Another problem that can be had with the Cherry MX Blues is very similar to double-tapping, except it involves switching between keys: Crazy9000 brought it up that when switching between two keys where you require that the keystroke signal of one key is severed before the next key is pressed, using the Cherry MX Blues can result in you ending up with two keys pressed at the same time when what you actually wanted was a simple switch from one key to another (such as quickly changing directions while strafing). So, again, the key must be allowed to come all the way back up in order for the signal to be severed so that when you switch from A to D very quickly, you get exactly what you want: you suddenly change from strafing to the left, to strafing to the right.

Now, in my experience, if I am strafing to the left (holding down 'A') and decide to press 'D' without letting go of the 'A' key, then I just stop moving as though I simply stopped pressing 'A' altogether - and I have full NKRO too (yep, I am using the USB to PS/2 adapter, and it is working perfectly). But now when performing this in something like Notepad, it switches, but there is a delay. I mean, if I hold down 'A' and then press 'D' while continuing to hold down 'A', then it switches to 'D' - but only after a short delay (which is configurable in the Keyboard control panel). So, games react differently.

However, I have never, ever, ever, ever, ever, ever had a problem with the Cherry MX Blues for either double-tapping, or when needing to quickly and instantly switch between keys such as strafing back and forth left and right. I just naturally let go of 'A' before pressing 'D' when I want to change directions. I think I've been doing it that way for about 15 years now. I remember back in the days of Descent and Descent II that when I wanted to switch strafing direction, then I would just completely let go while instantly pressing the other key so that I could instantly change direction.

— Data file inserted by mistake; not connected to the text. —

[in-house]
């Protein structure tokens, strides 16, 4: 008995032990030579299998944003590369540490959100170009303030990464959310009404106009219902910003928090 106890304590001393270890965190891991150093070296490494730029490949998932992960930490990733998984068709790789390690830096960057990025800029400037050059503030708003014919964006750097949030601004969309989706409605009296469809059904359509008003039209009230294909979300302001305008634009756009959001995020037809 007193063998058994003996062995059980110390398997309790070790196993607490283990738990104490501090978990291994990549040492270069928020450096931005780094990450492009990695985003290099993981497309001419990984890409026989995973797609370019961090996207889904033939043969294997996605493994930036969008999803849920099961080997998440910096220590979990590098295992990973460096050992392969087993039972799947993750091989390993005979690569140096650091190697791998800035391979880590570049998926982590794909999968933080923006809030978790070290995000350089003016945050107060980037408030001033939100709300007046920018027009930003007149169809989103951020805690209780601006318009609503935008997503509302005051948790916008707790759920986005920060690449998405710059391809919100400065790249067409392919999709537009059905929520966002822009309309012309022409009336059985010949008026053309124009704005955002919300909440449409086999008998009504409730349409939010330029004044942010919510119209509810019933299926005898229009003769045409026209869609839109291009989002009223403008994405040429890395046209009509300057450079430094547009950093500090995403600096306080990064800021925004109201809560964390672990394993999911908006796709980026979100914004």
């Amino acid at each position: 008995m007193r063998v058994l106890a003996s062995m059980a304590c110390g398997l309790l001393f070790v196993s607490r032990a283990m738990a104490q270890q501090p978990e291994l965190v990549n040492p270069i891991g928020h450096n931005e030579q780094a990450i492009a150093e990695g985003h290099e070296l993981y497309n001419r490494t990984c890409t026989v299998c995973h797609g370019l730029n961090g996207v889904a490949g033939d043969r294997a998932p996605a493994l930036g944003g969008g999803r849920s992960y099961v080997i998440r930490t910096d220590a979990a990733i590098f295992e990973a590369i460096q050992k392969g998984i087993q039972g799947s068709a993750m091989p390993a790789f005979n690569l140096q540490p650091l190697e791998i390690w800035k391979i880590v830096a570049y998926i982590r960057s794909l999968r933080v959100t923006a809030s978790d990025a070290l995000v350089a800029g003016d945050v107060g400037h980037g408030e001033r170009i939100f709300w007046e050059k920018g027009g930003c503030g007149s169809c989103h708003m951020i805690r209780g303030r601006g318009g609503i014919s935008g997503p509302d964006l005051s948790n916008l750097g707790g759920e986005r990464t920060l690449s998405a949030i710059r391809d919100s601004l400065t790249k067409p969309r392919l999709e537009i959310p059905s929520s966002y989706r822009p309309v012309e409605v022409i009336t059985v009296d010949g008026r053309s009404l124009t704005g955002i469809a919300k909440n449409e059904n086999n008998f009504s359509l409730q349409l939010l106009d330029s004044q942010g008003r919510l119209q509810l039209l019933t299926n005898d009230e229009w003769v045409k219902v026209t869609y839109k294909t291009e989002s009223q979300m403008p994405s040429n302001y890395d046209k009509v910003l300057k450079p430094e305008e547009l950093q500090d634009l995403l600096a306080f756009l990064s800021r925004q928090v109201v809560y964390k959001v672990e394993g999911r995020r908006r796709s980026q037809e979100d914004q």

In other words: only you will really know whether or not it's going to be a problem.
Edited by TwoCables - 9/24/10 at 4:55am
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post #8056 of 14565
That is definitely very interesting, the techniques of many individuals indeed vary when it comes to key mechanics, therefore I perfectly understand now why MX blues would not be preferred by someone with a smoother more fluid-like style, I am assuming that you have to be more "Isolated" in terms of key pressing style in order to use them in a comfortable manner. In all honestly I might theoretically be comfortable with them, because I usually do completely let go of a certain key before moving onto the next key (I still have my finger on it, but it usually has a fully elevated position.) I am not sure how it would handle multi key gaming operations though, for example if I wanted to create a diagonal motion by using s and a at the same time, or w and d. As long as they are more or less tolerant towards that, then I might have felt comfortable with them if I got around using them.

So far I am coming to conclusion that I would have most likely been comfortable with them in most gaming environments, also considering the fact that I have a relatively isolated style of pushing keys even when I am repeatedly pounding them using quick multi key pushing motions.

I suppose that in the very end buckling springs are a better universal choice for gaming though, these these wonderful thingies are accepting towards virtually any typing style, except perhaps someone who prefers a high actuation point.

If someone were to pick two mechanical switch opposites, would MX blues and buckling springs come quite close in that area? I am talking about picking opposites in the same category of clicky and tactile keys, not in the whole mechanical key spectrum.

Also, I would like to ask once again whether it is a good idea to preform a precaution diagnostic on my keyboard in the area of the nuts and bolts mod. I actually already opened this thing up before to check for defective hammers, and other possible switch difficulties, but somehow did not examine the actual bottom of the device whatsoever.